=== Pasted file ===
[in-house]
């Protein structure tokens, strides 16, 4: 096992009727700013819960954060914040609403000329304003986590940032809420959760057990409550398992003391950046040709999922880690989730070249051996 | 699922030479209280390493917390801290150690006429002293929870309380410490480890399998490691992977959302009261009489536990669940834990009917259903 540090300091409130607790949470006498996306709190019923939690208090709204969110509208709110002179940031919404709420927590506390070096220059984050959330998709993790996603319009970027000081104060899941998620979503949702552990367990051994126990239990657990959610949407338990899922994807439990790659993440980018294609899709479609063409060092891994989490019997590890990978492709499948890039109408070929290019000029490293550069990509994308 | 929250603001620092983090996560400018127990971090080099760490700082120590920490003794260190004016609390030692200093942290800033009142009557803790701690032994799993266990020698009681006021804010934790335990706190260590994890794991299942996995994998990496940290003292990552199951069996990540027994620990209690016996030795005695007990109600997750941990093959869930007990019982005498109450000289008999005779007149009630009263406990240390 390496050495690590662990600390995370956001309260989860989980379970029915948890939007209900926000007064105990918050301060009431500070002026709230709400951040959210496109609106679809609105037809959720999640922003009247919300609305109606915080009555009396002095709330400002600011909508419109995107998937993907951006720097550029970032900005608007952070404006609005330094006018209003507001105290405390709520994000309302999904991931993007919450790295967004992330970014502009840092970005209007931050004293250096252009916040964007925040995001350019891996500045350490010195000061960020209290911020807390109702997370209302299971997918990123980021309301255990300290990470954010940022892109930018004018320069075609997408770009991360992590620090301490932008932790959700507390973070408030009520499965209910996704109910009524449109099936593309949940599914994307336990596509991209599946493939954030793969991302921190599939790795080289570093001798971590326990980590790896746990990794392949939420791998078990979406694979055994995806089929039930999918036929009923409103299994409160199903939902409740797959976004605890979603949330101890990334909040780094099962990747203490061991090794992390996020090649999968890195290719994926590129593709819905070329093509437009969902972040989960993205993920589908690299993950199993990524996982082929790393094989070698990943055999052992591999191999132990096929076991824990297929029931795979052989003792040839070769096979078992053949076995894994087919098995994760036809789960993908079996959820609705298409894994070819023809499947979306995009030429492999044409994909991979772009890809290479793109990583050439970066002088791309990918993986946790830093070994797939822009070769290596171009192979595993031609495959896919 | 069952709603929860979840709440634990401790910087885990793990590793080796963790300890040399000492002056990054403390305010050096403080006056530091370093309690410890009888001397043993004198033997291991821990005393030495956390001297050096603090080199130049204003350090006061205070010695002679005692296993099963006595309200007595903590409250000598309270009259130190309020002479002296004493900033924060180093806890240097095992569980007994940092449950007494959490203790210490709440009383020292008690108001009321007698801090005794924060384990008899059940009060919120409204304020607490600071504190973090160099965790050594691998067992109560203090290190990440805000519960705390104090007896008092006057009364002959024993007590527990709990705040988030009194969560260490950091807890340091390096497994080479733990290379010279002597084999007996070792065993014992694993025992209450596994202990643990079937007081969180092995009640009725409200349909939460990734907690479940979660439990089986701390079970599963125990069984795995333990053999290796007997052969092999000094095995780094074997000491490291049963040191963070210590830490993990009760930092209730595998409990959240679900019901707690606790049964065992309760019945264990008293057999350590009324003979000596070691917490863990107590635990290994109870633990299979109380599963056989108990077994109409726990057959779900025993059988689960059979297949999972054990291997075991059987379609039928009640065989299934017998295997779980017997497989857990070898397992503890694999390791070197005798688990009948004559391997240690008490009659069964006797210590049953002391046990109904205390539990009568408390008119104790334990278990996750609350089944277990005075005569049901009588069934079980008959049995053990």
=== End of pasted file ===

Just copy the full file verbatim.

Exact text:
[in-house]
């Protein structure tokens, strides 16, 4: 096992009727700013819960954060914040609403000329304003986590940032809420959760057990409550398992003391950046040709999922880690989730070249051996 | 699922030479209280390493917390801290150690006429002293929870309380410490480890399998490691992977959302009261009489536990669940834990009917259903 540090300091409130607790949470006498996306709190019923939690208090709204969110509208709110002179940031919404709420927590506390070096220059984050959330998709993790996603319009970027000081104060899941998620979503949702552990367990051994126990239990657990959610949407338990899922994807439990790659993440980018294609899709479609063409060092891994989490019997590890990978492709499948890039109408070929290019000029490293550069990509994308 | 929250603001620092983090996560400018127990971090080099760490700082120590920490003794260190004016609390030692200093942290800033009142009557803790701690032994799993266990020698009681006021804010934790335990706190260590994890794991299942996995994998990496940290003292990552199951069996990540027994620990209690016996030795005695007990109600997750941990093959869930007990019982005498109450000289008999005779007149009630009263406990240390 390496050495690590662990600390995370956001309260989860989980379970029915948890939007209900926000007064105990918050301060009431500070002026709230709400951040959210496109609106679809609105037809959720999640922003009247919300609305109606915080009555009396002095709330400002600011909508419109995107998937993907951006720097550029970032900005608007952070404006609005330094006018209003507001105290405390709520994000309302999904991931993007919450790295967004992330970014502009840092970005209007931050004293250096252009916040964007925040995001350019891996500045350490010195000061960020209290911020807390109702997370209302299971997918990123980021309301255990300290990470954010940022892109930018004018320069075609997408770009991360992590620090301490932008932790959700507390973070408030009520499965209910996704109910009524449109099936593309949940599914994307336990596509991209599946493939954030793969991302921190599939790795080289570093001798971590326990980590790896746990990794392949939420791998078990979406694979055994995806089929039930999918036929009923409103299994409160199903939902409740797959976004605890979603949330101890990334909040780094099962990747203490061991090794992390996020090649999968890195290719994926590129593709819905070329093509437009969902972040989960993205993920589908690299993950199993990524996982082929790393094989070698990943055999052992591999191999132990096929076991824990297929029931795979052989003792040839070769096979078992053949076995894994087919098995994760036809789960993908079996959820609705298409894994070819023809499947979306995009030429492999044409994909991979772009890809290479793109990583050439970066002088791309990918993986946790830093070994797939822009070769290596171009192979595993031609495959896919 | 069952709603929860979840709440634990401790910087885990793990590793080796963790300890040399000492002056990054403390305010050096403080006056530091370093309690410890009888001397043993004198033997291991821990005393030495956390001297050096603090080199130049204003350090006061205070010695002679005692296993099963006595309200007595903590409250000598309270009259130190309020002479002296004493900033924060180093806890240097095992569980007994940092449950007494959490203790210490709440009383020292008690108001009321007698801090005794924060384990008899059940009060919120409204304020607490600071504190973090160099965790050594691998067992109560203090290190990440805000519960705390104090007896008092006057009364002959024993007590527990709990705040988030009194969560260490950091807890340091390096497994080479733990290379010279002597084999007996070792065993014992694993025992209450596994202990643990079937007081969180092995009640009725409200349909939460990734907690479940979660439990089986701390079970599963125990069984795995333990053999290796007997052969092999000094095995780094074997000491490291049963040191963070210590830490993990009760930092209730595998409990959240679900019901707690606790049964065992309760019945264990008293057999350590009324003979000596070691917490863990107590635990290994109870633990299979109380599963056989108990077994109409726990057959779900025993059988689960059979297949999972054990291997075991059987379609039928009640065989299934017998295997779980017997497989857990070898397992503890694999390791070197005798688990009948004559391997240690008490009659069964006797210590049953002391046990109904205390539990009568408390008119104790334990278990996750609350089944277990005075005569049901009588069934079980008959049995053990």